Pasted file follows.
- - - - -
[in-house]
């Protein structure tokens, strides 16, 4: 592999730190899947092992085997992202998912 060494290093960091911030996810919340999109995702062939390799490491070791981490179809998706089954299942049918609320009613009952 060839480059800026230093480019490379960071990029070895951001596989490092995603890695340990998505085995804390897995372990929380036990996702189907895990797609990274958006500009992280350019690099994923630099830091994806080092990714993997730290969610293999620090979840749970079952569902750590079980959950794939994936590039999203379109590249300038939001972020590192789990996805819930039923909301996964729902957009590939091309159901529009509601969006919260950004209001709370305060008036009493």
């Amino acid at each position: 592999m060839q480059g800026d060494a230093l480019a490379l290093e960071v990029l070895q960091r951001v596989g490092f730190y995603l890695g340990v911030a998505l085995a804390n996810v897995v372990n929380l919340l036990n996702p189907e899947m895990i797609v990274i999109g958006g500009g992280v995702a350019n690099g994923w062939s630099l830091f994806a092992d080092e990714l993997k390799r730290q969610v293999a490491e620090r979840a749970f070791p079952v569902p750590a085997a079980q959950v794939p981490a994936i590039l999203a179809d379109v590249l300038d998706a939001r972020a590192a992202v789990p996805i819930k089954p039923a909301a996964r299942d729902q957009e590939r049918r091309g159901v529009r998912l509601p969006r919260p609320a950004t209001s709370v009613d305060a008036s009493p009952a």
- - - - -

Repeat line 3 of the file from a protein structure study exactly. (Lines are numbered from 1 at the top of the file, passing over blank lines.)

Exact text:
């Amino acid at each position: 592999m060839q480059g800026d060494a230093l480019a490379l290093e960071v990029l070895q960091r951001v596989g490092f730190y995603l890695g340990v911030a998505l085995a804390n996810v897995v372990n929380l919340l036990n996702p189907e899947m895990i797609v990274i999109g958006g500009g992280v995702a350019n690099g994923w062939s630099l830091f994806a092992d080092e990714l993997k390799r730290q969610v293999a490491e620090r979840a749970f070791p079952v569902p750590a085997a079980q959950v794939p981490a994936i590039l999203a179809d379109v590249l300038d998706a939001r972020a590192a992202v789990p996805i819930k089954p039923a909301a996964r299942d729902q957009e590939r049918r091309g159901v529009r998912l509601p969006r919260p609320a950004t209001s709370v009613d305060a008036s009493p009952a």